Public buildings in the cities and in the countryside were designed by architects during the reconstruction, in the same way as the city plans were drawn. Several architectural competitions were held, which was to ensure a good result. One good example is the fisheries college (Fiskarfagskolen) in Honningsvåg.
Which architects worked on the reconstruction?
Most of the architects had offices in Southern Norway, but during the reconstruction period there were smaller offices located in Bodø, Tromsø, Alta and Vardø. Some architects were widely used, such as Kirsten Sjøgren-Erichsen in Alta. The Oslo office of Berner & Evensen had a branch in Vardø that designed several large boarding schools and other public buildings in East Finnmark. Blakstad and Munthe-Kaas had several inns and all the destroyed lighthouses in Finnmark; see Makkaur, Slettnes, Bøkfjord and Kjølnes which are easily accessible by the highway to Berlevåg. (all are found in Architecture Guide for Northern Norway and Svalbard)
The commercial buildings are simple and rectangular concrete buildings
The reconstruction buildings in the commercial zone are often simple, rectangular building volumes built in fireproof materials with saddle roofs with slate shingles. The large buildings were divided into smaller, interconnected volumes. They had saddle roofs – like the town hall in Kirkenes – or flat roofs like the town hall in Hammerfest and the fisheries school (fiskerfagskolen) in Honningsvåg. All the commercial and public buildings in the cities were built in the most modern materials of the post-war years, reinforced concrete and masonry, with a plastered surface.
The load-bearing elements are visible in the façades
The constructive elements were often visible in the façades by giving them a different surface treatment or colour. Many reconstruction façades had a chequered structure such as Festplassen in Honningsvåg. The ideals of Functionalism – that the building’s interior and function should be reflected in the façade, was largely present in the reconstruction. Hammerfest Town Hall was divided into volumes or wings depending on their content, and the design and detailing of the façades show offices and the city council chamber.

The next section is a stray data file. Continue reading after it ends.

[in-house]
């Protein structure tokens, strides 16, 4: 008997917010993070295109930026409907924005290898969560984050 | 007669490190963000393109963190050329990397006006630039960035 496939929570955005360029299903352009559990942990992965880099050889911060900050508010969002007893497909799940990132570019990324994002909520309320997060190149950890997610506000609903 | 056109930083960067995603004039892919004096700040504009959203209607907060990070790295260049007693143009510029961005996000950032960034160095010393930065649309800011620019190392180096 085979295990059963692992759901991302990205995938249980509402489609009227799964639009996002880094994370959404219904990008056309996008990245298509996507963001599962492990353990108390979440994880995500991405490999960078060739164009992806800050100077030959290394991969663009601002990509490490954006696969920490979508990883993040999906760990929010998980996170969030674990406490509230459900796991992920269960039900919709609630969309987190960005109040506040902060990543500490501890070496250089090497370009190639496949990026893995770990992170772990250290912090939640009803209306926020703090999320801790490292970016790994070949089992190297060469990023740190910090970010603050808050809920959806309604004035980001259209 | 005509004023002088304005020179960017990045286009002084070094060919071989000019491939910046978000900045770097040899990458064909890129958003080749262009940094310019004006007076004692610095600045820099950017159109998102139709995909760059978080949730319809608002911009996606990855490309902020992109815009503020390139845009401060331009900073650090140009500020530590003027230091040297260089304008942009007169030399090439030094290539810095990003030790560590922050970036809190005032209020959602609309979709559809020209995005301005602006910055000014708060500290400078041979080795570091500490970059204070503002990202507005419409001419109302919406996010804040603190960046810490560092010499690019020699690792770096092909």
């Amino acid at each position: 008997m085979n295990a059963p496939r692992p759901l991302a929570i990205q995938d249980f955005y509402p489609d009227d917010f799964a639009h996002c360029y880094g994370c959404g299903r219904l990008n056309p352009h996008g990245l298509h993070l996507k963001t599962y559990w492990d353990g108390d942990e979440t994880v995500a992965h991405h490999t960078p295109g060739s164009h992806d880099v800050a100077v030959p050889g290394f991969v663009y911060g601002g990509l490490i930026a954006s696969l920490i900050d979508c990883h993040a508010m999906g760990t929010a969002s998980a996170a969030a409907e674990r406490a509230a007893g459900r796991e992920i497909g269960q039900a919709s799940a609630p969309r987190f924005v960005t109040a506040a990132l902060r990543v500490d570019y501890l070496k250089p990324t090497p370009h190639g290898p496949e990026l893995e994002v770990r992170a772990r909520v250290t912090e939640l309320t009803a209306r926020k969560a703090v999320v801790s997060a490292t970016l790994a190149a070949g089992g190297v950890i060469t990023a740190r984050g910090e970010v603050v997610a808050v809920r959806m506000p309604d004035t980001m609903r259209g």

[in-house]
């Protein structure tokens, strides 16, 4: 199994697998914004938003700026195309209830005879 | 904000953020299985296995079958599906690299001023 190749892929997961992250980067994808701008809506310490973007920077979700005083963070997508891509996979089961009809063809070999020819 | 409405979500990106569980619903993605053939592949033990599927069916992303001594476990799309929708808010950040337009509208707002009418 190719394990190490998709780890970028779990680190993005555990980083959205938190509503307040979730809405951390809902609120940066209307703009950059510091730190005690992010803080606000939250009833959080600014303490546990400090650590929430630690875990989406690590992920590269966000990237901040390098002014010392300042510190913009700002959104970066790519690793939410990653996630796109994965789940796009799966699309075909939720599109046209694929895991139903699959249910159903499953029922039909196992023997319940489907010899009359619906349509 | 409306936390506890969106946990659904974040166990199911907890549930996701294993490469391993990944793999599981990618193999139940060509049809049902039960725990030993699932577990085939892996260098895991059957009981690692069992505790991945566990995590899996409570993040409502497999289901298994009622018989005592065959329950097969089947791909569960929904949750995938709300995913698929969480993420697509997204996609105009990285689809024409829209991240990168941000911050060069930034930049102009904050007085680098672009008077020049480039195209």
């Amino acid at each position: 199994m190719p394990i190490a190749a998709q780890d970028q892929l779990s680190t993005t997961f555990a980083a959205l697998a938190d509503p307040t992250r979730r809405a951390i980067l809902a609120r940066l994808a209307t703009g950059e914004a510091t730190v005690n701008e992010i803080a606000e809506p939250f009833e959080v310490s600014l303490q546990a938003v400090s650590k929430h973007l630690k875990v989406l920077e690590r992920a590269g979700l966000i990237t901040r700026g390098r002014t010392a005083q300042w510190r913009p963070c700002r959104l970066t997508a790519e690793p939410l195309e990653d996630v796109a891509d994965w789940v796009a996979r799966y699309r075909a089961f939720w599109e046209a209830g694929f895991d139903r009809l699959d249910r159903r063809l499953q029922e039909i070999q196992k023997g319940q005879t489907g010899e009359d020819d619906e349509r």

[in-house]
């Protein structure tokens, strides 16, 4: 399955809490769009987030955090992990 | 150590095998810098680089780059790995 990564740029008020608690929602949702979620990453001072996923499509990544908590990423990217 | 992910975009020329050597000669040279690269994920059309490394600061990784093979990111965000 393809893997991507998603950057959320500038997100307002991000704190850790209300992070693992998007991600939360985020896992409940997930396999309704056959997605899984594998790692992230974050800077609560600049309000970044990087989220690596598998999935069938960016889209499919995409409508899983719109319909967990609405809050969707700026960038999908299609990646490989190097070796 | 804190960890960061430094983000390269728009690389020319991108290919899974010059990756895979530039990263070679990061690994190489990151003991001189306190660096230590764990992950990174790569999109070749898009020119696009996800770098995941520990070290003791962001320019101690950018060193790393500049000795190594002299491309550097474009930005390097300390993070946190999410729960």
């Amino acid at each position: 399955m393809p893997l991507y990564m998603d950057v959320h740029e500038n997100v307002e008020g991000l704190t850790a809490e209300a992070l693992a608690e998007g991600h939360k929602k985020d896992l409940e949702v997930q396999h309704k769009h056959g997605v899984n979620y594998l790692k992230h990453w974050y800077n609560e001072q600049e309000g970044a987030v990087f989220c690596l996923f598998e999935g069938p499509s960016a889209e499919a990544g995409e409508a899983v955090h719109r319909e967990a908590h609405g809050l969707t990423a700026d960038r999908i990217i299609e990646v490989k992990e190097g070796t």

The square and the city park were lavish
The community’s most used urban areas were the most expensive to build, such as the square and the city park. The most visited and public parts of private commercial buildings and public buildings were treated in the same way, such as entrances and busy areas, were elaborated in detail in materials such as slate, marble and precious woods.
Vadsø Church is an example of monumental architecture
Vadsø Church has a monumental location and design, where it sits at the top of Kirkegata. It was in the same place before the destruction. But the new nave was laid in a north-south direction, not in an east-west direction as tradition dictated. The impressive entrance to the church now faces south towards the city center and towards the fjord, standing as a containment wall in the urban space of Kirkegata. The church was one of the last works by the architect Magnus Poulsson, one of the two architects who designed Oslo City Hall.
In the countryside, churches and schools were the norm
The most important public buildings in the countryside and townships were the churches and schools. Much was invested in schools during the reconstruction. It was the state’s responsibility to build and run the boarding schools. Some nice facilities were designed around Finnmark, but many are not in use today. The Oslo office of Berner & Evensen had a branch office in Vardø that designed several large boarding schools in Karlebotn. The architect Kirsten Sjøgren-Erichsen in Alta designed a hospital and schools there, such as Eidebakken School, among others. Common for the schools is sober and solid materials such as wood, masonry and slate roofs as well as sculpturally constructed facilities.
The churches were built after the schools, homes and workplaces
The new churches were built throughout the 1950s, but first priority was housing, schools and places of work. There was not enough money, materials or manpower to do everything at once. The churches in the countryside are often traditional in shape and could be built on an elongated or octagonal plan. The church in Havøysund was designed by the architect Esben Poulsson in Oslo. The small whitewashed masonry church with dark wood in the towering gable triangles and the raised ridge turret is clearly visible from the sea and surrounding areas. Kautokeino Church is a longitudinal church with a tower above the entrance to the west, and it appears at first glance to be traditional. On closer inspection, it also has many features in form and detail that are both special for this church and typical of the churches from the 1950s.
The townships in the countryside followed traditional patterns